An example of misaligned perforations
1,000 sheets (120,000 stamps) of the 2d were issued from10 April 1879, followed by 1052 (126,240 stamps on both dies. The first and second proof plate sheets had 88 stamps of Die 1 and 32 of Die 2. Extrapolating this it means that of the 120,000 stamps; 88,000 stamps were die 1 and 32,000 were die 2.) sheets of the 1d from 15 May 1879 and the 4d was released from 6 June 1879. 120 sheets of the 6d (10,800 stamps) were released on 16 December 1879. The paper used was that used for the engraved Chalon stamps (Crown Q (1st Type) Paper), with the watermark Queens Crown 5 paper for 240 stamps, cut to the size of the new plates, which was for 120 stamps. The perforations were all done on a single-line machine gauging perforation 12. This was rarely done well.
Another example of a poor perforation
Yet another example of a poor perforation. Wmk 2nd Crown/Q 4d orange-yellow pair, SG #141, imperf horizontally due to mis-alligned perfs which are 4mm into the top of the stamps. Seen at Phoenix Auctions no 19 lot no 679
The paper ran out before the new stocks had been received from England. A quantity of white handmade paper manufactured by T. H. Saunders and watermarked with his name and the date 1877 was procured and 12 scroll bands of interlaced wavy lines were lithographed in pale lilac upon it by the Government Engraver as a substitute for a watermark (the so-called burelé band or Moire on back as described by the Scott Catalog). The 1d and 2d postage stamps were printed on this paper - with the first issues being in early October 1879 - as well as the then current duty stamps. These bands differed considerably from those on the large fiscal stamps from 1871-76, which were narrow blue bands with rather wide spaces between the interlaced lines. The burelé band is not always easy to see as the ink is water soluble. At high magnification the burelé impression can sometimes be seen even if it is colourless and any unwatermarked stamp is likely to be from this printing. Further information on this paper can be found here.
The burelé band (Moire on back)
The burelé band (Moire on back)
A 1d first sideface block of 4 with the burelé band. Seen in a private collection
A 1d first sideface pair with the burelé band. Seen on Ebay
A 1d die 1 first sideface (SG 132) with the burelé band. Sydney 3 November 1879 datestamp. From my collection
The new paper ordered from De La Rue (De La Rue Crown Q (2nd Type) Paper) arrived shortly afterwards with the first printings occurring in October 1879. The burelé band (moire on back) paper continued to be used along with the new paper until stocks were exhausted the following month. It is believed that 60,720 1d stamps and 58,440 2d stamps were produced on the burelé band (moire on back) paper. The 1d “QO” variety also appears on this paper and no more than 506 stamps with this variety could have been printed. The same applies to the 2d “PENGE” and “QUEENSBAND” varieties, where no more that 487 copies could have been produced. It is believed that 22,800 copies of the 6d stamp were also printed on either burelé or unwatermarked paper but very few have been recorded. Copies of the 1 shilling on unwatermarked paper have also been recorded. More details for both the 6d and 1-/ here. The perforations were perforation 12 line. The new De La Rue Crown Q (2nd Type) paper was Watermark Queens Crown 6 and the perforations remained 12 line.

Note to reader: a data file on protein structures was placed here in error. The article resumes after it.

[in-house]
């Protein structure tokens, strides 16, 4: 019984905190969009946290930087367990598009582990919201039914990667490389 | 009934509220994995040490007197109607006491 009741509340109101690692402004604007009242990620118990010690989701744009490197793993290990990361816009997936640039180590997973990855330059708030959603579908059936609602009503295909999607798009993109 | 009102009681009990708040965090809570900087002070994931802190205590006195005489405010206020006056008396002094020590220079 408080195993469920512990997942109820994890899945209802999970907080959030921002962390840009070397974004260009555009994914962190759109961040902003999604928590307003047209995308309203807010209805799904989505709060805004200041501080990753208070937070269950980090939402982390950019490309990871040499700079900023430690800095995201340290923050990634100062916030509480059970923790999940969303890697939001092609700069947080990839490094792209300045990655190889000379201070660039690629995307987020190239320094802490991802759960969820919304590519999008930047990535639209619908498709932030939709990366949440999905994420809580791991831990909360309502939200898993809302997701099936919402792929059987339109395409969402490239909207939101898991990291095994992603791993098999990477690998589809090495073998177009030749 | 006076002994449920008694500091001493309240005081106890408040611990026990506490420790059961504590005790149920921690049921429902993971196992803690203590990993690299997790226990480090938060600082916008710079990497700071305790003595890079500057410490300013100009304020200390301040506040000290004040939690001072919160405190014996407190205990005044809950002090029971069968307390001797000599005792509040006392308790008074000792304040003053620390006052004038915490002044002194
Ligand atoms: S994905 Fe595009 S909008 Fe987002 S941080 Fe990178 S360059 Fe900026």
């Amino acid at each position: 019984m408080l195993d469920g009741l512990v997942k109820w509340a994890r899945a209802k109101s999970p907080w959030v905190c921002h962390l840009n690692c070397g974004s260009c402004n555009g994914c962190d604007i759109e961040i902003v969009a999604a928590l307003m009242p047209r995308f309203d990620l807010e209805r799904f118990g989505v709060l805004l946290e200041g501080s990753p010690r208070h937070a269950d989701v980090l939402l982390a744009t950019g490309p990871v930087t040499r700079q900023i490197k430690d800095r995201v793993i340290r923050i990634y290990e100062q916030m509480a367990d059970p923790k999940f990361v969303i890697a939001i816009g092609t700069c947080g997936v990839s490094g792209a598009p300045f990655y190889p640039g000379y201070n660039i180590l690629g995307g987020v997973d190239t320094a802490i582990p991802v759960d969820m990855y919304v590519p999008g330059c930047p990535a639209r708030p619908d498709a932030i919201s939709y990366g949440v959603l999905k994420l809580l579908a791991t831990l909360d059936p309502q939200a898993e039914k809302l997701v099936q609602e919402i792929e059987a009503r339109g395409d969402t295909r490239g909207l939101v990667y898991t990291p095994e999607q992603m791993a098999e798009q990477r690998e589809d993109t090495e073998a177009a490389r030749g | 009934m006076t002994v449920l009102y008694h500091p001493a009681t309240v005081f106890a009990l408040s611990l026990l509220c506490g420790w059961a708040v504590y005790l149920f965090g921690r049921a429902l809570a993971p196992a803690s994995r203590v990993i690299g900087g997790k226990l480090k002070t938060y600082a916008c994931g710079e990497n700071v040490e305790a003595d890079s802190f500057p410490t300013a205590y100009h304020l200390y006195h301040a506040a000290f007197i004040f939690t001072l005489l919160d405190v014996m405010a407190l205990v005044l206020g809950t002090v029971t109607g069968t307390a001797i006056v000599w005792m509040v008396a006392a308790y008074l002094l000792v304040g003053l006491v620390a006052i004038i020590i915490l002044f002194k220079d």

In November 1880 new supplies of ink were received and proofs of the stamps were submitted as follows: 1d bright vermilion, approved 21 November 1880, issued 7 March 1881. 2d deep blue, issued 2 March 1881. 4d deep yellow, issued 12 August 1881. 6d deep green, issued March 1881. 1 shilling deep violet, approved April 1880, issued 4 May 1881. 1,362 sheets (163,440 stamps) of the 1 shilling were printed on 5 different occasions. The shade of colour varies considerably from pale cold lilac to deep violet. The 1d can be found in a yellowish colour, caused by chemical interactions changing the colours.
So to sum up, three types of paper were used for the 1d and 2d stamps, the second unwatermarked paper being very scarce. One type only was used for the 6d and 1 shilling stamps and two types for the 4d. Unused 4d stamps with the first watermark are very rare. At least one sheet of the 2d stamp with the first watermark was printed with the watermark reversed, that is, the tail of the ‘Q’ points to the left instead of the right. Some 1d and 1 shilling stamps issued with the second watermark were printed with aniline inks and show up as yellow when viewed in ultraviolet light.
Dated copies of these stamps are difficult to find because the practice was to put the town numeral on the stamps and the datestamp on the cover. Genuinely unused single copies are scarce and multiples extremely scarce. On 1 January 1880 it was decreed that from then on postage and fiscal stamps would be mutually interchangeable. The 1d and 1 shilling postage stamps were extensively used for fiscal purposes. Many of these stamps have since had their pen or rubber cancellations removed in an attempt to produce ‘unused’ stamps. The ink used for printing the stamps is water fugitive to a greater or lesser degree depending upon colour and many peculiar shades now exist particularly of the 1d penny OO variety. Few so-called unused 1 shilling stamps are truly unused.